NC school board introduces draft of book ban, removal policy

Cabarrus County school board members say they want a more functional and transparent process when it comes to concerns over books that include questionable reading material for students.

But with two policies already in place, parents are leery board members will be forthcoming when it comes to decisions about banning books.

Board members during a meeting Monday night agreed books have “fallen through the cracks” despite some policies being in place, member Carolyn Carpenter said. One of those books, “Looking for Alaska,” an award-winning teen novel by John Green, has been at the center of drama between the board and hundreds of parents who believe the board will enact policies that make it easier to ban books and learning materials someone deems offensive.

The board discussed a draft policy Monday but made no decision. Instead, all seven board members decided a pair of committees dedicated to instructional materials and board policies should discuss the draft first.

The Literacy and Supplemental Materials Committee, composed of Superintendent John Kopicki, the board’s attorney and board members, central office staff, principals, three media specialists, teachers and parents, meets Tuesday night.

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Ellen Ivers, a parent of three children, speaks Monday during the Cabarrus County Board of Education meeting. A number of parents attended the meeting to speak out about a proposed policy to set aside media, including books, deemed inappropriate for all students. Screenshot from Cabarrus County Board of Education video

“When books are brought to us as a board, we need to have a solid place and process in order to get those books looked at,” Vice Chair Laura Blackwell said. “People need to understand that the reason why we do this and bring these up in these meetings is because we are required to have these conversations in public. Just because we put a policy out there, we’re not going to just approve it willy-nilly without discussion.”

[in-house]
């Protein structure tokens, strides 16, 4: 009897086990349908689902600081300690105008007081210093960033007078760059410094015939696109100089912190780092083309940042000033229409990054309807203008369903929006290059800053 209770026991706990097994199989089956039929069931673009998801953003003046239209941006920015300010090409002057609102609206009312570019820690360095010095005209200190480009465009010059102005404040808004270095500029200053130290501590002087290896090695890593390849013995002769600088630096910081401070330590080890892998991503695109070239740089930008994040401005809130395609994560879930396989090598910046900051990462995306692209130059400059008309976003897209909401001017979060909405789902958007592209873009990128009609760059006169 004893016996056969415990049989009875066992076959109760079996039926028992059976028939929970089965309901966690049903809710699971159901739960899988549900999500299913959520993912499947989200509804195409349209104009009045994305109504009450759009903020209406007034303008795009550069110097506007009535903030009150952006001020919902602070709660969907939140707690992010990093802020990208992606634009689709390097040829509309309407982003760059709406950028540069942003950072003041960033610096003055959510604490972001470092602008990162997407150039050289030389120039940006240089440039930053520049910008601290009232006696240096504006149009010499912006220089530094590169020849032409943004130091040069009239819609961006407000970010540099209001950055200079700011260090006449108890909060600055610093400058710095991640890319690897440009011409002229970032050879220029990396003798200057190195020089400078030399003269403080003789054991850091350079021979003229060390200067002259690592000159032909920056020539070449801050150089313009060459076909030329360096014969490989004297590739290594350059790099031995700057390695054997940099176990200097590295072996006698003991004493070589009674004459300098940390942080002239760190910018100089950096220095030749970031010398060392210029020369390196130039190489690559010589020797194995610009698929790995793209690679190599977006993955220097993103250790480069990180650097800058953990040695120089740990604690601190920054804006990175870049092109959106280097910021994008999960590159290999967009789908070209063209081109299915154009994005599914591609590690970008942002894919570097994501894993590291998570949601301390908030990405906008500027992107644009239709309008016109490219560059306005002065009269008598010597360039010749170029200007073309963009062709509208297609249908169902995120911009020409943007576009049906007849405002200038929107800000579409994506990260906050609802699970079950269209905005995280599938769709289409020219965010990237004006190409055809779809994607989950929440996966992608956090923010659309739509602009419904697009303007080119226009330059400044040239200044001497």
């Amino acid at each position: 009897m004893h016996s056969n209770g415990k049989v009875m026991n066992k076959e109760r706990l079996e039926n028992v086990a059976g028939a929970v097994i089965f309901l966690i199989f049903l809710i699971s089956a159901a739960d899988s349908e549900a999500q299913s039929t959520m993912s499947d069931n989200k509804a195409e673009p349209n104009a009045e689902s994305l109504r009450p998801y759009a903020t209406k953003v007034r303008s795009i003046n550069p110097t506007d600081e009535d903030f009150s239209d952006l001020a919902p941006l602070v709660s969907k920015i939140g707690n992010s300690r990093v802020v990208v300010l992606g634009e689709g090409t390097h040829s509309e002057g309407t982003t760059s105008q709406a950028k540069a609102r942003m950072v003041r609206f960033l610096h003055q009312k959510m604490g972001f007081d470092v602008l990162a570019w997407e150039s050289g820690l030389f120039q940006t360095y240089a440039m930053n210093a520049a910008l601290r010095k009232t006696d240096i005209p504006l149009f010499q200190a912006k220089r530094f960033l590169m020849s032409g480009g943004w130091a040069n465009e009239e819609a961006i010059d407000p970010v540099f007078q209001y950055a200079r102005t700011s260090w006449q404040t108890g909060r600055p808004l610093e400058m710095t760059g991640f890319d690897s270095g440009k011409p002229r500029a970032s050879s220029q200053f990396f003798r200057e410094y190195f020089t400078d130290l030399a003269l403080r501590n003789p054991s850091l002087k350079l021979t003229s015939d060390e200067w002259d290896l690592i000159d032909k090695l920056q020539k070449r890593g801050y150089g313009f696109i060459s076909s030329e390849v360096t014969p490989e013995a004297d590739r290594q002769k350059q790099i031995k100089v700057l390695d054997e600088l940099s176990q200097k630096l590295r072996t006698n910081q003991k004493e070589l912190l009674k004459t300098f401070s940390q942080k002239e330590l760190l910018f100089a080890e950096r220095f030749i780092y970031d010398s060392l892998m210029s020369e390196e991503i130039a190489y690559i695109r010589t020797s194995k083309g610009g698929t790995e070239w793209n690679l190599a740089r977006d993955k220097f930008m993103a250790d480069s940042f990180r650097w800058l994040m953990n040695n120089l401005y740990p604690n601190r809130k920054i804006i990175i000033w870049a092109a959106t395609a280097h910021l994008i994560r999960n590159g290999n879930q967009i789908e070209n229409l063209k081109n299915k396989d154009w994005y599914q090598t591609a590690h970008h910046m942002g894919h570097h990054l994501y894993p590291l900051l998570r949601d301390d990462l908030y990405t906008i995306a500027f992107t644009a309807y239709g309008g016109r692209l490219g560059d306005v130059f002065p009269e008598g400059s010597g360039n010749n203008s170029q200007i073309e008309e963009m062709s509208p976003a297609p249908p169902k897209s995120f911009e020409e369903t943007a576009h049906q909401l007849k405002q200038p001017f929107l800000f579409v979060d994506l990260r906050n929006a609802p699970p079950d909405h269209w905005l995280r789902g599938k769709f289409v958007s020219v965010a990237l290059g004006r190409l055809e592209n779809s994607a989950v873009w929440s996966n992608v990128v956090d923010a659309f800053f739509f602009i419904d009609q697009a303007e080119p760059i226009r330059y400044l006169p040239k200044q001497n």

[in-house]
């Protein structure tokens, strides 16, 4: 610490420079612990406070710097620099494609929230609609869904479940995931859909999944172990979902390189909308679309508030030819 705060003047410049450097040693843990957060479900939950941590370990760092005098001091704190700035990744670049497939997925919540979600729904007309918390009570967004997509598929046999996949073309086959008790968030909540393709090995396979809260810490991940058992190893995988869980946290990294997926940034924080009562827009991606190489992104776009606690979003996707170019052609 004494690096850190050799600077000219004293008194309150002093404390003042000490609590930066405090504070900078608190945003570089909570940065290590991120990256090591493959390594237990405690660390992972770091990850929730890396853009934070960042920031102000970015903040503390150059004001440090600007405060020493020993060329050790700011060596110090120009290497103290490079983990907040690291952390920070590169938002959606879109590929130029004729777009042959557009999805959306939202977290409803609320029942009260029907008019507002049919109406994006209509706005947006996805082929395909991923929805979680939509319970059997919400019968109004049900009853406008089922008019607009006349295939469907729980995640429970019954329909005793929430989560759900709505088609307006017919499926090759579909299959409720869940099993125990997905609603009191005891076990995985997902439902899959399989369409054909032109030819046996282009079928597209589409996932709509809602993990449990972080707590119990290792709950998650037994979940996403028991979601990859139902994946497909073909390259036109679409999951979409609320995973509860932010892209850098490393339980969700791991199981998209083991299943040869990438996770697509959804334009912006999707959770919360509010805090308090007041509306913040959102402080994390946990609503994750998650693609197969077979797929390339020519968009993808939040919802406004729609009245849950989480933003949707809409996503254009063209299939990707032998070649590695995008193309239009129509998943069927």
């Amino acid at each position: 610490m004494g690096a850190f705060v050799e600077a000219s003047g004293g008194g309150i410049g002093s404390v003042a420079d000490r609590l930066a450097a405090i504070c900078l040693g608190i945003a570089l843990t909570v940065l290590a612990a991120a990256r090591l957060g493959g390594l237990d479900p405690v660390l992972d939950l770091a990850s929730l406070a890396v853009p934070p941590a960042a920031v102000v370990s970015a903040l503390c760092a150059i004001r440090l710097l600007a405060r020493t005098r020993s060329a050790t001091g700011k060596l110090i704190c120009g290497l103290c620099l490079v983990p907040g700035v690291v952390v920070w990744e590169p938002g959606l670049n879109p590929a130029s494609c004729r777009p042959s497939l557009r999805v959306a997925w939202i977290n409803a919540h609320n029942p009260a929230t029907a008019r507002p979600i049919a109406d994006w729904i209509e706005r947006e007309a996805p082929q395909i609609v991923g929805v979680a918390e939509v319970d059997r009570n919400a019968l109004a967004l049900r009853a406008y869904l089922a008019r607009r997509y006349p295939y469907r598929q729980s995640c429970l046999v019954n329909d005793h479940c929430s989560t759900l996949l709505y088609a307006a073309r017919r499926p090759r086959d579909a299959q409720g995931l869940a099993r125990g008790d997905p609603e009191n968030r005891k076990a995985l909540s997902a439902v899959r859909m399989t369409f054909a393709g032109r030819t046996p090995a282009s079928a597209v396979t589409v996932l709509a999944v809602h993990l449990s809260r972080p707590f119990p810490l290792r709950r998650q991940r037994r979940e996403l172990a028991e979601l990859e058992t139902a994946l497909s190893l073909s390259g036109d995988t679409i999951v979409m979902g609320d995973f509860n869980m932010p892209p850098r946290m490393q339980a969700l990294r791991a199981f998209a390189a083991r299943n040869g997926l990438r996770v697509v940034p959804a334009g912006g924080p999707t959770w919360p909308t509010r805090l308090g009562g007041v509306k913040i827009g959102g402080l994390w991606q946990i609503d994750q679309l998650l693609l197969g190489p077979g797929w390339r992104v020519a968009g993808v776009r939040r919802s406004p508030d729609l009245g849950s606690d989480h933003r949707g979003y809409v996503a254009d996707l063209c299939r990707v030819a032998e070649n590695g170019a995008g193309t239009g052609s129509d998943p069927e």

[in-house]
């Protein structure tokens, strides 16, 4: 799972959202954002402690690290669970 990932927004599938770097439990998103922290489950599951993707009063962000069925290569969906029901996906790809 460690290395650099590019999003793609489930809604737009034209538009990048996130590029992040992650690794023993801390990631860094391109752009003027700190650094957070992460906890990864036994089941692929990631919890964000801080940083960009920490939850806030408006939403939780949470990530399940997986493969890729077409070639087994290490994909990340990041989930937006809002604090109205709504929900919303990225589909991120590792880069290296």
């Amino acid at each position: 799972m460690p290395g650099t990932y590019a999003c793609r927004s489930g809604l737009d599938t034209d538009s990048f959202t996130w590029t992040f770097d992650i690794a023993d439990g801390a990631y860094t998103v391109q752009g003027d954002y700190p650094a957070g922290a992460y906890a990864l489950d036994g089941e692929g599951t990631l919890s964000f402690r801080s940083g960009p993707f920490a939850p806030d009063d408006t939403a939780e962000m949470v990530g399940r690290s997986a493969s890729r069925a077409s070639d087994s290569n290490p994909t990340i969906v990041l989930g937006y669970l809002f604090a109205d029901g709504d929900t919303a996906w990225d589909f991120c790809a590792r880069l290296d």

Blackwell read an oral-sex scene aloud from “Looking for Alaska” at a public meeting last week and questioned whether that “kind of crap” is OK to be in schools. Prior to the excerpt, Chair Holly Grimsley ordered her teenage student interns to leave the meeting before the passage was read.

Parents (and non-parents) react

It all led to outcry from some parents.

“Based on my interactions with the staff of the school system, I believe they are some of the most qualified and competent people I’ve ever met,” Pam Everett, who wore a T-shirt that said “Read banned books,” told the board during the public comment portion of the meeting. “I believe they are wholeheartedly looking out for the best interest of my child. …I trust my educators.”

The Cabarrus County Board of Education is sending “a vote of no-confidence to educators,” Everett said.

“It seems to be a trend across the US where politically-motivated movements are telling the community to be weary of educators and librarians,” she said. “Is this the way to support our children’s education?”

Existing Cabarrus County school policy addresses how parents can raise concerns about particular books. But Grimsley said the policy doesn’t include non-parents.

“When it comes to ‘Looking for Alaska’, the person did not meet that criteria,” Grimsley said. “It’s still a very valid question.”

Konicki told the board no book has been reviewed in the last six years.

“The process that is or isn’t in place is not working,” he said.

‘Rights to have access to all books’

But hundreds of parents signed a letter — 277 signatures as of Monday afternoon — sharing concerns that the board intends to ban “Looking for Alaska” and that others have already been banned from the district’s school libraries. The group of parents also said it believes the board will enact policies that promote a lack of transparency in the process.

“I’ve always respected a parent/guardian’s ability to have a book reviewed if they didn’t want their child to have exposure to a particular book,” Christine Lampel, a Cabarrus County parent and member of the Literature and Supplemental Materials Review Committee , told The Charlotte Observer Monday. “At the same time, it’s my view that the district should protect the other student’s rights to have access to all books.”